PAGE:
Every once in a while, though, an event grabs me by the throat and shakes some reality into me. It's not a horrible shock; I don't mind getting older. It's just that I forget that I am.
So yesterday, one of my sisters turned 60. That occasioned a number of jokes from her relatives and friends. But it reminded me that she was in eighth grade when I began teaching eighth grade--fortunately for her, not in the same town. What that means is that my first class of eighth graders is turning sixty also this year. They are retiring or thinking about it soon. I can't handle this.
What were they like in 1968? What was school like then? My knee jerk reaction is that nothing has changed much. See what I mean about delusion? That was 46 years ago. And 46 years before that was 1922. Would I have said things hadn't changed much in that time? Of course not.
First of all think about the year. Martin Luther King and Bobby Kennedy had been assassinated earlier in the year. The Democratic Convention in Chicago that summer brought out the police and dogs. Vietnam was heating up. These kids had been five years old when JFK was assassinated and they remembered it. There was no cable TV or video games so most of them at least occasionally saw a news broadcast. And, of course, news broadcasts in those days didn't cover celebrities or human interest stories. Newspapers and magazines did but there was enough going on in the world to fill a nightly half-hour show. Apparently not so any more.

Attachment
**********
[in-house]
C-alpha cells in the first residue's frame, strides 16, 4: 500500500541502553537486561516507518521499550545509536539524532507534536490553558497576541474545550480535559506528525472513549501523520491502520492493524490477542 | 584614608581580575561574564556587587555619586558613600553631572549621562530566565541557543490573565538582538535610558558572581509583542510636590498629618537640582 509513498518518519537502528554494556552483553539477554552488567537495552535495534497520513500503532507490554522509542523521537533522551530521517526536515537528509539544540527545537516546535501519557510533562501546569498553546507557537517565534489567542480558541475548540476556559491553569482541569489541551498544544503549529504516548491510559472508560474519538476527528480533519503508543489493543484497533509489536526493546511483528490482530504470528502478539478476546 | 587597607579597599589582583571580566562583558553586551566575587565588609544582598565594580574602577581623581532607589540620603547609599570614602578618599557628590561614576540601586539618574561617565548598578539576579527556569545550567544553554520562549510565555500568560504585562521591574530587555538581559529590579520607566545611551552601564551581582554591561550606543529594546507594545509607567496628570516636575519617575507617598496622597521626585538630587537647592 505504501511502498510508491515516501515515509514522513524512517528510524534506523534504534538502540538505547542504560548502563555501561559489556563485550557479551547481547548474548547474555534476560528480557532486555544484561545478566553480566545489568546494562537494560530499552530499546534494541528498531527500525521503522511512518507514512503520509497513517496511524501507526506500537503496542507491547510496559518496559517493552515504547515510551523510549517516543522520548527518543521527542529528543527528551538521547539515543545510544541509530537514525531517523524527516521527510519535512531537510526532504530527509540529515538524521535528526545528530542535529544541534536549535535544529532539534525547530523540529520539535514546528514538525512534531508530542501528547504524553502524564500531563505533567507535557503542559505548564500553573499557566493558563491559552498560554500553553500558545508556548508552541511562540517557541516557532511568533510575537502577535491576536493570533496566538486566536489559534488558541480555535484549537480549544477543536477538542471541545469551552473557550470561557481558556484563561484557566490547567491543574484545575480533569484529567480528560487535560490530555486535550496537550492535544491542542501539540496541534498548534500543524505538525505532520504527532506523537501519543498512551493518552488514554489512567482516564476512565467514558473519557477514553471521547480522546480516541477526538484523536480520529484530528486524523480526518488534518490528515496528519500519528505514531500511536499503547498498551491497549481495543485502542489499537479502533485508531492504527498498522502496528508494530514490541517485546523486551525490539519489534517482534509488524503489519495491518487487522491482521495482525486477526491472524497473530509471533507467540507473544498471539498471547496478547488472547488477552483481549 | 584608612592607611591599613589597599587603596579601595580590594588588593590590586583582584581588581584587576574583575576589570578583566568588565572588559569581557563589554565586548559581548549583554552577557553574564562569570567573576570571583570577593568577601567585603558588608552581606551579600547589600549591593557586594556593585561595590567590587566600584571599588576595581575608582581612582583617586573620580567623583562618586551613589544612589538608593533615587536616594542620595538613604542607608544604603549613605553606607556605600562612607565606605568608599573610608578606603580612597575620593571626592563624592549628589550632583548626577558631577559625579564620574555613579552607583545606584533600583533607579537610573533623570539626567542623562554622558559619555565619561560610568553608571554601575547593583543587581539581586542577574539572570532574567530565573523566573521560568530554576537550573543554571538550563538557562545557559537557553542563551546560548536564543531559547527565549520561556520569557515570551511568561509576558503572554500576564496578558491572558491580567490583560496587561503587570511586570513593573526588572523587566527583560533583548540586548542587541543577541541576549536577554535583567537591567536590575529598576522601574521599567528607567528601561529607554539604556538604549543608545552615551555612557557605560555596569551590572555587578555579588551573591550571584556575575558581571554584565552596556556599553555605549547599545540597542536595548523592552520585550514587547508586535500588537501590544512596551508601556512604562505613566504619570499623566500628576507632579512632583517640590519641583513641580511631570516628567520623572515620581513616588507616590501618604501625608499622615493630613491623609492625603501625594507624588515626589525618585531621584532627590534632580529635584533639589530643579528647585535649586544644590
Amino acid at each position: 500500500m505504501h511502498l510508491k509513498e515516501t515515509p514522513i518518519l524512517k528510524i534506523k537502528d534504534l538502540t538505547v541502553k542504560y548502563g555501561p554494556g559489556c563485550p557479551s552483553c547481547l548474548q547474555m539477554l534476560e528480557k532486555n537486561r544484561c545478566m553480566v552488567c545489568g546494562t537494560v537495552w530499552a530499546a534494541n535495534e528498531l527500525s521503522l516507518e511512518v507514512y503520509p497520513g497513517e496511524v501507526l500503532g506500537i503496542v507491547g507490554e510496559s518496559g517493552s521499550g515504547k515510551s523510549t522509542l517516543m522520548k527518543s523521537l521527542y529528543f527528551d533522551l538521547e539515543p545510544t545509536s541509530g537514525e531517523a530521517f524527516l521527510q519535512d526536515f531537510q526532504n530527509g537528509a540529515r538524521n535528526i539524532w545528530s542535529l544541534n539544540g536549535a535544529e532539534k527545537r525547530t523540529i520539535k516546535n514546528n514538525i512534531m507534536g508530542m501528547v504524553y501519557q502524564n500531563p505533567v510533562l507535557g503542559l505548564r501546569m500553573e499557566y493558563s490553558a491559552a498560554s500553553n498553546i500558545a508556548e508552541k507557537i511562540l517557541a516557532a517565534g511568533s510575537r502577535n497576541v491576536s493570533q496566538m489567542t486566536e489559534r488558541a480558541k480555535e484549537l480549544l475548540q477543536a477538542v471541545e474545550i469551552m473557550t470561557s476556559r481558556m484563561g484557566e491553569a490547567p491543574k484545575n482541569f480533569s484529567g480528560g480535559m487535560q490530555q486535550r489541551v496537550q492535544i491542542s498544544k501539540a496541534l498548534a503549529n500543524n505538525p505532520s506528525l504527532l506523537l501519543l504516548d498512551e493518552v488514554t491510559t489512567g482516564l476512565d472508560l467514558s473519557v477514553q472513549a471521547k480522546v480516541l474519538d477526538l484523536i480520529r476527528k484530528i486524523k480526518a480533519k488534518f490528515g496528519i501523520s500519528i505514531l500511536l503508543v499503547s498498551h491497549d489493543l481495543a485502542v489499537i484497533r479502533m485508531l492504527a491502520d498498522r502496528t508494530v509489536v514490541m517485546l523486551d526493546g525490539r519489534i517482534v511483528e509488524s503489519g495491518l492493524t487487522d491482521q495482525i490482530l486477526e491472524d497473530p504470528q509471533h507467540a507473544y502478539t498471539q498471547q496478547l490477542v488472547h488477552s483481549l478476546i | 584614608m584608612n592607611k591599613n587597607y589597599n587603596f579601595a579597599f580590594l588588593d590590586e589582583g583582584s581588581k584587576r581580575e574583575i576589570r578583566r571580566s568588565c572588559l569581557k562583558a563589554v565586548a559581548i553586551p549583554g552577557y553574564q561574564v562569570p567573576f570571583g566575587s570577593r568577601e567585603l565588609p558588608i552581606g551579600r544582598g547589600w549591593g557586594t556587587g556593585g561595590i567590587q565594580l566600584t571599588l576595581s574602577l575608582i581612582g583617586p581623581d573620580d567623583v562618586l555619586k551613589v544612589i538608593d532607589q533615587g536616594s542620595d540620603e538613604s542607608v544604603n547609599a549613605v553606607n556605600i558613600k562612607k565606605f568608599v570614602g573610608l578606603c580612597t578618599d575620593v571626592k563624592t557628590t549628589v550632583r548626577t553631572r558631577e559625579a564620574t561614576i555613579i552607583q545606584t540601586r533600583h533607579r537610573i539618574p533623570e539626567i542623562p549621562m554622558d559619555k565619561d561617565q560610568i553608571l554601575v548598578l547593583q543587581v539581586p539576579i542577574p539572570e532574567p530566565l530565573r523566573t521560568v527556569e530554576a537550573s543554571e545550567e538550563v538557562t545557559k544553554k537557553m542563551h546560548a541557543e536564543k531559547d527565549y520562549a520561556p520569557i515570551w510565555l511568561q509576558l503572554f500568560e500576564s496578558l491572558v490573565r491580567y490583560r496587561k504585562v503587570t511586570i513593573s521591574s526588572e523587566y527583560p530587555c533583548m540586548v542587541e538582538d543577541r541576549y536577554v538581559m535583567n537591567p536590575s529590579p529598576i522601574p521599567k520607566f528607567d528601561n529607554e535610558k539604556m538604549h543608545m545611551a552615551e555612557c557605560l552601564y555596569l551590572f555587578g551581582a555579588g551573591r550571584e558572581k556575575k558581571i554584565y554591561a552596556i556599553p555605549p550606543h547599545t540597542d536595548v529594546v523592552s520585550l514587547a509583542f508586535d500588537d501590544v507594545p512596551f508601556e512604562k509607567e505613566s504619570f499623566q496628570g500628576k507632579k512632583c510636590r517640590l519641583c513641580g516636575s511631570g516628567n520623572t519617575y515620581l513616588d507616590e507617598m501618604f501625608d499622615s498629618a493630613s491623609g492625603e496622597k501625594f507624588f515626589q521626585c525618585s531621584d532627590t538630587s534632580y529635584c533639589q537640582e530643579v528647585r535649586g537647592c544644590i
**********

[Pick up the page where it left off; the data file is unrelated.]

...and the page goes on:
To use technology in those days, one ordered a film from the area education agency, reserved the AV room in advance, marched the kiddies down there and hoped that the film didn't break or, as happened to me once, the reel didn't jump off the projector and roll to the front of the room between the chairs.
Mini-skirts were in and that was important because female teachers and students were not allowed to wear pants unless the temperature dropped below -10. I wore heels everyday---not extremely high ones but heels nonetheless. Woman teachers were paid less than men. It wasn't a question of equal pay for equal work. Men were expected to work at extracurricular events for their extra pay but women couldn't opt in and men couldn't opt out.
But they were a good class. I often gave thanks that they weren't out to drive me from the field of education my first year. I guess after all this time, they deserve to retire.
And maybe I need to take a closer look in the mirror.